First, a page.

More Evidence of Smoking Multiplying the Risks for Lung Cancer Among Persons Exposed to Asbestos
Evidence continues to grow regarding cigarette smoking significantly increasing the risk of contracting lung cancer amont person with "exposure" to asbestos fibers. The evidence should be important due to continuing increases in lawsuits filed against "asbestos defendants" by persons stricken by non-mesothelioma lung cancer. The suits typically, however, do not name tobacco sellers as defendants, despite the certain connection between smoking and lung cancers.
Some of the latest evidence is a newly published case-control study based on analysis for Health Canada. The study reports on analysis of questionnaires completed during the period 1994-1997. The study is online here in a provisional format, and is titled: Occupational exposure to asbestos and lung cancer in men: evidence from a population-based case-control study in eight Canadian provinces, BMC Cancer 2012, 12:595 doi:10.1186/1471-2407-12-595. Set out below is the conclusion regarding the impact of cigarette smoking:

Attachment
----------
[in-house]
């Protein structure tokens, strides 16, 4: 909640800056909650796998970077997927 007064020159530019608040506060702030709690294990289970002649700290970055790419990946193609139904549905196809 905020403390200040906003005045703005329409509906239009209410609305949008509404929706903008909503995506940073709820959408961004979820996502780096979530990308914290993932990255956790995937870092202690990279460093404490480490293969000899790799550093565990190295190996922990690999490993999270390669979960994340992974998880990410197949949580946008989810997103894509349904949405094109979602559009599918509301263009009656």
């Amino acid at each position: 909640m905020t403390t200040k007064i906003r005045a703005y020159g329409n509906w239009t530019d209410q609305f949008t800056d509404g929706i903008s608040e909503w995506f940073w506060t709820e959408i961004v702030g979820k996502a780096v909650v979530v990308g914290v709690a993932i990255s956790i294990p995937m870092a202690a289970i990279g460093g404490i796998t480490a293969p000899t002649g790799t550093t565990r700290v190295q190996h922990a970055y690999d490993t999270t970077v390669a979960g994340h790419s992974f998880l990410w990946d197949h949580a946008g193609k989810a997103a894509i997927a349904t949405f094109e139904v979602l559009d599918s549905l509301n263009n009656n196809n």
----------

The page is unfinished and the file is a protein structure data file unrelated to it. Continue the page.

Stratified analyses of highest attained asbestos exposure across cigarette pack years categories are presented in Table 3. There was an approximate two-fold increase in risk among those with ‘medium’ or ‘high’ occupational exposure to asbestos relative to those with no such exposure in each of the three pack-year categories. This is consistent with a multiplicative relationship between the two factors. Those who had at least 40 pack-years of smoking and were exposed to medium or high asbestos levels had the highest risk of lung cancer; relative to those with no asbestos exposure, and less than 10 cigarette pack-years, their risk nearly 38-fold higher (OR=38.59, 95% CI=10.78-138.08) (Table 4). The calculated values of the S and V indices were 2.10 and 0.99 respectively, supporting the notion that the interaction between asbestos and smoking is multiplicative. (emphasis added)